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Transplant Calypso

Jeremy Taylor at the New Stanley, Nairobi after a recording session with Prof Alphonse Kapinga et son Orchestre
Jeremy Taylor at the New Stanley, Nairobi after a recording session with Prof Alphonse Kapinga et son Orchestre

Transplant Calypso – Words, Music & Story – Jeremy Taylor
(From his book – AG PLEEZ DEDDY – Songs & Reflections / JT 1992)

During the late sixties I took part in a weekly television show for Granada TV in the north of England. There were four of us in the cast, and we would ride up from London on the breakfast train, studying the morning's papers over porridge and kippers, and by the time we got to the studios around ten o'clock we had each selected various news items for comment. In my case that meant writing a song, or a monologue, or some sort of sketch. I also created a character called Loony Len who would recite misty-eyed and unintelligible Scottish poetry at the drop of a haggis.

It was on one of these early-morning train rides that I read of Dr Christian Barnard's first heart transplant operation. The tabloids and the medical profession waxed ecstatic. The fact that both the donor and the recipient came off rather badly from the whole experience seemed to escape people's notice. The point was that man, and science, were proving once again that you can't stop "progress", and that man's mastery of the laws of nature had taken another giant step forward in liberating us all from the inconvenient fact of death.

I was, and still am, uneasy about all this. I don't want to pretend that I like death, but at the same time it seems to me that without it life would have no meaning. There would be no wonder, no courage, no dignity - and no children, since you cannot go on populating a world where nobody dies.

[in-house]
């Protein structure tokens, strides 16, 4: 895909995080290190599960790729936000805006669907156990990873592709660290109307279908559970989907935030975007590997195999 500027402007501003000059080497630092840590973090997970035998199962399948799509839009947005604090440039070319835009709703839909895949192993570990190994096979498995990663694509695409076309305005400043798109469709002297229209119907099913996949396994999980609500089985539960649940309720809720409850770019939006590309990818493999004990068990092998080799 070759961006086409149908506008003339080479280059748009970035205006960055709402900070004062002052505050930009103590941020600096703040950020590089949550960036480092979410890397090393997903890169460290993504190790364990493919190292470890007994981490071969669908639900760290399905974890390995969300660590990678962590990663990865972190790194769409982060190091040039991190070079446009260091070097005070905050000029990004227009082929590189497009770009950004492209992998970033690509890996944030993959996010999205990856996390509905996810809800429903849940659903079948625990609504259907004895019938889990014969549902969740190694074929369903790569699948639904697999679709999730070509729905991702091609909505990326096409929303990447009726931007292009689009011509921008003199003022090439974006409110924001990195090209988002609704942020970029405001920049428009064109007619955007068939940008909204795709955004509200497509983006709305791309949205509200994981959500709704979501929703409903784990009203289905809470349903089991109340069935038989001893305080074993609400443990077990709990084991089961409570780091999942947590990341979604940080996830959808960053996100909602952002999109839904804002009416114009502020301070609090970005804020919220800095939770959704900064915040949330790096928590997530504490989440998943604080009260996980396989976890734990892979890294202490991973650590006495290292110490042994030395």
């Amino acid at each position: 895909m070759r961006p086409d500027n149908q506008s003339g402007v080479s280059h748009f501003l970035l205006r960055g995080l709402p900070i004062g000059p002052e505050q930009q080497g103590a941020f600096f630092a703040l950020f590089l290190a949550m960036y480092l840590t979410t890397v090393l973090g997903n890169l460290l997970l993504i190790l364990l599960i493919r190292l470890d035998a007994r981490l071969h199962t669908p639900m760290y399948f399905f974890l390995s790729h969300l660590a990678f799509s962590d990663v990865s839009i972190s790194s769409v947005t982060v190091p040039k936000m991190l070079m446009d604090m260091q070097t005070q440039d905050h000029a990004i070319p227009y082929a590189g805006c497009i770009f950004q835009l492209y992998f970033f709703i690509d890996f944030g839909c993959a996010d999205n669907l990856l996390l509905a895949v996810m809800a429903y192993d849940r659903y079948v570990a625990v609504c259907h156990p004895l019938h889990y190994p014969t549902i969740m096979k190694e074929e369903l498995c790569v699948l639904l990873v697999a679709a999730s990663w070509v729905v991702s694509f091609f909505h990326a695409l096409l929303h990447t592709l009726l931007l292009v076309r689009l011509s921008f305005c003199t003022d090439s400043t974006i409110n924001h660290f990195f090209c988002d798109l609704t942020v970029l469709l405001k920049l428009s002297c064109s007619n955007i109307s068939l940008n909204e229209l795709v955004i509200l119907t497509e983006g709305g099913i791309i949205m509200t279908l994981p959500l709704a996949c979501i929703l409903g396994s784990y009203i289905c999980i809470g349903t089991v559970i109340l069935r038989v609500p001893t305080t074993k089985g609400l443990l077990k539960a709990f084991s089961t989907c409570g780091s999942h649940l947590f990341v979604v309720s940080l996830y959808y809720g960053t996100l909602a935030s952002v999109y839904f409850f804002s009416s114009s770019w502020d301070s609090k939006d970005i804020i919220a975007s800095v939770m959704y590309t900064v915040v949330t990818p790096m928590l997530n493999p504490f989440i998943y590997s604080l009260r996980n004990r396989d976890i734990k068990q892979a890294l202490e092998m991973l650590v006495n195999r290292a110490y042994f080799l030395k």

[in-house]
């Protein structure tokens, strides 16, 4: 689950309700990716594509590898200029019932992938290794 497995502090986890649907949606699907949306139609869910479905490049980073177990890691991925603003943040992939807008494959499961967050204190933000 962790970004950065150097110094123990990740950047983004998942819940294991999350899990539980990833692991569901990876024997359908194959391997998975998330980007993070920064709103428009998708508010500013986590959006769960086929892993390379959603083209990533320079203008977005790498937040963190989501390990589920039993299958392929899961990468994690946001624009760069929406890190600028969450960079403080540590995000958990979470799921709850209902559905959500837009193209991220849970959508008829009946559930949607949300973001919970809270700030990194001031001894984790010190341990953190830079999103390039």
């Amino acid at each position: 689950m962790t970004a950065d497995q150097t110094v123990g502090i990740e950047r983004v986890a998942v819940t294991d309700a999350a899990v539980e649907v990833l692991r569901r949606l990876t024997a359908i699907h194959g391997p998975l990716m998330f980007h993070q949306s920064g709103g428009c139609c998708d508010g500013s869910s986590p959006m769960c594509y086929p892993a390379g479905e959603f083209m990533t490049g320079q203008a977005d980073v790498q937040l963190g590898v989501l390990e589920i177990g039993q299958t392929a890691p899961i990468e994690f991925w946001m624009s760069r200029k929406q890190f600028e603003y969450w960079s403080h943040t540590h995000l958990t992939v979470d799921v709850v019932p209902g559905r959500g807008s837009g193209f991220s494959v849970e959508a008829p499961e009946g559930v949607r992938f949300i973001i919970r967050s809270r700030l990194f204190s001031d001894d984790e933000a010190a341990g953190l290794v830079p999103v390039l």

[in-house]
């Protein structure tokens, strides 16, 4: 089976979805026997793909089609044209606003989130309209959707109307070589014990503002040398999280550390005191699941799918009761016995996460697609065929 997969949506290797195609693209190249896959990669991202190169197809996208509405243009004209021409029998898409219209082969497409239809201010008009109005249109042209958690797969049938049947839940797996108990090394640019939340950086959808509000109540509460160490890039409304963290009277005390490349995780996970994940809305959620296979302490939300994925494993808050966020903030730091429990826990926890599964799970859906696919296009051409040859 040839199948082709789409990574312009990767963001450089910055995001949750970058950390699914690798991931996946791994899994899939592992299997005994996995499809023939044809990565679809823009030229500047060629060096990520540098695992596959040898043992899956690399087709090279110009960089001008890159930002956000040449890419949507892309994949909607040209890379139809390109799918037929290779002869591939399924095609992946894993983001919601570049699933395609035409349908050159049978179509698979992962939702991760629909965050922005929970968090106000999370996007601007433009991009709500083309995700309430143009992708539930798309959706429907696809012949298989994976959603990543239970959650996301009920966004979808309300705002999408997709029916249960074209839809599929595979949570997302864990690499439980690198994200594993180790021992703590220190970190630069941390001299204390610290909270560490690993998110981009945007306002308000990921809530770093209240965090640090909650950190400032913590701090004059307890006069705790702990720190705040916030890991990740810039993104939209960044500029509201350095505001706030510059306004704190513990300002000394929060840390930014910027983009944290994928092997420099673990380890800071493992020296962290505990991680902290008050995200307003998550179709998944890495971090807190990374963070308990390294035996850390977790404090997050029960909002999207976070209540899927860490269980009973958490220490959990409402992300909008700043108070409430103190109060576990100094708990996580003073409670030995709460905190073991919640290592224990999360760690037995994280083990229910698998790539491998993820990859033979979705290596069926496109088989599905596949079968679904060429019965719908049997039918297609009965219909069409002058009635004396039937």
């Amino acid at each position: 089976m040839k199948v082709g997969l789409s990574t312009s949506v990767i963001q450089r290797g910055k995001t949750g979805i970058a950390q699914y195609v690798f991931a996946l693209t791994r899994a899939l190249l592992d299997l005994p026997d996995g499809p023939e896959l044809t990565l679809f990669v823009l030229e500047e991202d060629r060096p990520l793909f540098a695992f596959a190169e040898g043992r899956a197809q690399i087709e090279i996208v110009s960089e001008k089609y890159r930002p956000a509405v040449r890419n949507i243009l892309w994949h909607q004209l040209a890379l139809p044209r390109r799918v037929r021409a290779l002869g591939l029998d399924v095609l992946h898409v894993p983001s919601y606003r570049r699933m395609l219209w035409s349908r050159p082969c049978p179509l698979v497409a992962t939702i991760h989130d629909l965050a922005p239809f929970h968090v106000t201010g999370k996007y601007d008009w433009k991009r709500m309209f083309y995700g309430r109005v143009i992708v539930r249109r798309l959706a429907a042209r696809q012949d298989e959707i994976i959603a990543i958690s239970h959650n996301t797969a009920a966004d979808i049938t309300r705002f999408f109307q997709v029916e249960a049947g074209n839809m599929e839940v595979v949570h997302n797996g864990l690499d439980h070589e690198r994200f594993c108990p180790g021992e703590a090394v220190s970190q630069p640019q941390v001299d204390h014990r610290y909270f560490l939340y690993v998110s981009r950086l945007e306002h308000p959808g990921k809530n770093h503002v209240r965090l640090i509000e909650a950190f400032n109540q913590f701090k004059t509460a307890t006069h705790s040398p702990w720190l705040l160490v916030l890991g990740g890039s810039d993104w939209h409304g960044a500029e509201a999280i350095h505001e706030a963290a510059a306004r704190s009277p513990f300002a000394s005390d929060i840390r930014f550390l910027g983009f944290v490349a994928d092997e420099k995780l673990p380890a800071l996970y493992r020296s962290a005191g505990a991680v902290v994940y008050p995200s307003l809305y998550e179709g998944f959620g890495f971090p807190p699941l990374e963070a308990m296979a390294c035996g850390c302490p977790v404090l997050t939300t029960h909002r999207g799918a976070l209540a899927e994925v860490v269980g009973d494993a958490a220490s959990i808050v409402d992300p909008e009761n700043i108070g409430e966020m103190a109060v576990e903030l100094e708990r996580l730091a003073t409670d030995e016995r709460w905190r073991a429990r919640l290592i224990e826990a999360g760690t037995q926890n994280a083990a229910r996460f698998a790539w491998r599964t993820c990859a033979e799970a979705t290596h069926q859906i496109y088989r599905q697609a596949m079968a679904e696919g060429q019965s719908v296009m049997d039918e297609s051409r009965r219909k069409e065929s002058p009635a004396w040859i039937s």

Death is the unavoidable concomitant of sexual reproduction. I dare say science may yet engineer a return to reproduction by binary fission, or cloning, but personally I would rather let my kids get on with the future than try and hog it all for myself. One of me will have been quite enough.
... read more about Jeremy Taylor >>

Transplant Calypso

The other day I was feeling ill
I went to the doctor to get some pill
he looked at me in despair, said my friend you're badly in need of repair
now with this up-to date surgery
we get our spare parts from the menagerie
so if you'll kindly sit down a while I'll just telephone for a crocodile

I got the heart of an ape
the liver of a chicken
the blood of an ox
through a tube which they stick in
to me spleen
which I borrowed from a cow
I was human once
but I'm not sure now.

Walking down the street
me girlfriend I happen to meet
me heart went bom-diddy-bom
just like the ape that I got it from
me ox blood boiled, I started to moo
I was pawing at the ground,
what else could I do?
and when at last she walked on by
I said cockadoodle-doo and started to fly

Help me!
I got the heart of an ape...

Going out one night
me and a feller got into a fight
I hit him with a left then I hit him with a right
but somehow I just couldn't finish the fight
no matter what I did he kept coming at me
he was the stubbornest man I ever did see
it was in vain, I find out last
this feller's got the jawbone of an ass

and me
I got the heart of an ape...

Well in the end I was getting fed up
I said to this doctor, look man, I’ve had enough
All this animal junk won’t do
Get me some organ that doesn’t come out of the zoo
He said, what about this for size?
I tell you, I could hardly believe me eyes
I looked at this thing with dismay & suspicion
It was the brain of a politician.

I’d rather have
The heart of an ape...

(p)© Jeremy Taylor 1968 / Galliard 1970
From The Hidden Years Music Archive Project
3rd Ear Music KwaZulu-Natal, South Africa © 2004

3rd Ear Music Company est. 1969 (Pty)Ltd. The Hidden Years Music Archive Project

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Musgrave 4062
South Africa
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